So, what should you do? My suggestions:
- If you are using 2009 R8 (or older), stick with that until January some time, after the holidays, and after we see an R11 update (and we know that this update is good). The conversion takes a lot of work.
- If you are using 2009 R9 then you need to update to 2009 R10 as soon as you can. This is NOT as big of a transition as you went through going from R8 to R9.
I should note that if you are using an Intuit Payroll solution you may need to update to R10 to get any year end corrections. I’m not 100% sure about that issue at this time.
Things are a little less confusing with QB 2010. But there are still some issues.
- If you have the R2 release, no problem here.
- There is no public R3 release – it was being field tested, but Intuit didn’t make that release public. This sometimes happens – a field test shows that it isn’t ready to go public (which is the reason for doing a field test) and so it is held back. I’m making an assumption that this is the case, I don’t know for sure. This is OK, but sometimes people get confused when they see that a release number was skipped.
- Yesterday I came across an announcement of the 2010 R4 release and I published an article on that. There are some changes here that many people have been asking (screaming?) about that I’m very happy to see. A small number of people downloaded this but then Intuit pulled the release back. Confusing! My understanding of this was that it was discovered that the R4 release had the same problem as the 2009 R10 release. That is the sales tax revenue report will not work if you have a certain number of items and vendors in those lists (as described above).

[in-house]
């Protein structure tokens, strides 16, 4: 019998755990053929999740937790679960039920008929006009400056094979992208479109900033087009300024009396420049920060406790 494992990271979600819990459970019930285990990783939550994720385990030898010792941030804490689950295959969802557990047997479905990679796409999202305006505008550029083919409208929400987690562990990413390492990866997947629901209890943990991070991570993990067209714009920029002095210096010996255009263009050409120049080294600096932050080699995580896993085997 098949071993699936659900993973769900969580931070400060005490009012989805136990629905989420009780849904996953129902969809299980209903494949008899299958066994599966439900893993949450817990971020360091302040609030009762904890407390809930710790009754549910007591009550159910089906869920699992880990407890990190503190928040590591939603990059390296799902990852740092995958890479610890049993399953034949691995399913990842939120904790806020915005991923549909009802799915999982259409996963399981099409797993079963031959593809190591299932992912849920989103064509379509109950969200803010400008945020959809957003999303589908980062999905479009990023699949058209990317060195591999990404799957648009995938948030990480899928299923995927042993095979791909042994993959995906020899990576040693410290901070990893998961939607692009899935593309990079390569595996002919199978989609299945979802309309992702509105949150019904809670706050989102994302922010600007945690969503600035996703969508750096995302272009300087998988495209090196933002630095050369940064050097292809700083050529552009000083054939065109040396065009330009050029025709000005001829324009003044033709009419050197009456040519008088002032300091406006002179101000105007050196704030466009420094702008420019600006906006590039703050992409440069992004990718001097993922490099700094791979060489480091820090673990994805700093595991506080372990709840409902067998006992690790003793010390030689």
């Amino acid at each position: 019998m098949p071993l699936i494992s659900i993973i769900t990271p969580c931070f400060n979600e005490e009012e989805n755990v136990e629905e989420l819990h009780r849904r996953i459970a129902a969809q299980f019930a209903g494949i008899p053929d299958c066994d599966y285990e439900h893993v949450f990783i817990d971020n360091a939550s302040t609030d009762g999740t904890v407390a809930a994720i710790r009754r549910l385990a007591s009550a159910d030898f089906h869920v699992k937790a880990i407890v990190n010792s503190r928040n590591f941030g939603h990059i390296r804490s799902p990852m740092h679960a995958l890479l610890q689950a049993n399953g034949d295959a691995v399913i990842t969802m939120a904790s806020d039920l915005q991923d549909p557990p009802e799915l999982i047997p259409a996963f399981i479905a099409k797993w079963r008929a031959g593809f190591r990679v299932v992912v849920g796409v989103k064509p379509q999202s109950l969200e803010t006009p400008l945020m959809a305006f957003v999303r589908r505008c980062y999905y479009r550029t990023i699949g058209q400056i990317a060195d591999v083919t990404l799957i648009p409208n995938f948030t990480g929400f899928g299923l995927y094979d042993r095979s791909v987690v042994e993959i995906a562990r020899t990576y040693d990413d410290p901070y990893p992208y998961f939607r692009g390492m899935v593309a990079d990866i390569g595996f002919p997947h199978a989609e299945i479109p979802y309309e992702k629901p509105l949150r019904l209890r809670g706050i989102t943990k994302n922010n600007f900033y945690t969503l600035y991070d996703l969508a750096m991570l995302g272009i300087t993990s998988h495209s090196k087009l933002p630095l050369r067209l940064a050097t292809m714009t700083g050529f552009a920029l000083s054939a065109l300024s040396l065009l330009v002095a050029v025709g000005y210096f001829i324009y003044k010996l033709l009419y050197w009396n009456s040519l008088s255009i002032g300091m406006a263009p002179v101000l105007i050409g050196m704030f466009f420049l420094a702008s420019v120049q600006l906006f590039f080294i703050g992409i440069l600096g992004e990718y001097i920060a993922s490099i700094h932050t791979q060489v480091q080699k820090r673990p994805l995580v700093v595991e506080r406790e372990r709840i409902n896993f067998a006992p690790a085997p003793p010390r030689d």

There will be an R5 update coming out soon that will not have the sales tax reporting issue.
Update 12/29/2009 – see my article on the R5 update which has a more comprehensive list of the changes in the R4 release.
So, for the time being, the corrections in the R4 update aren’t available to the general public. They will come soon, I hope.
If you are one of those who updated to R4, Intuit knows who downloaded that program and they will send out a notice about this (I’m not sure when). If you have downloaded R4 but haven’t installed it, do not install it. Wait for R5. If you have installed R4 then note that the sales tax revenue report might not work. It is either that it will work or not, it will not give you incorrect information.
My apologies to everyone about the article on the R4 release. I hope that it didn’t lead anyone down the wrong path. My thanks to Intuit staff members who took the time to explain all of this to me.
About the Author (Author Profile)
Charlie Russell is the founder of CCRSoftware. He’s been involved with the small business software industry since the mid 70’s, focusing on inventory and accounting software for small businesses. Charlie is a Certified Advanced QuickBooks ProAdvisor. Look for Charlie’s articles in the Accountex Report blog, as well as his California Wildflower Hikes blog.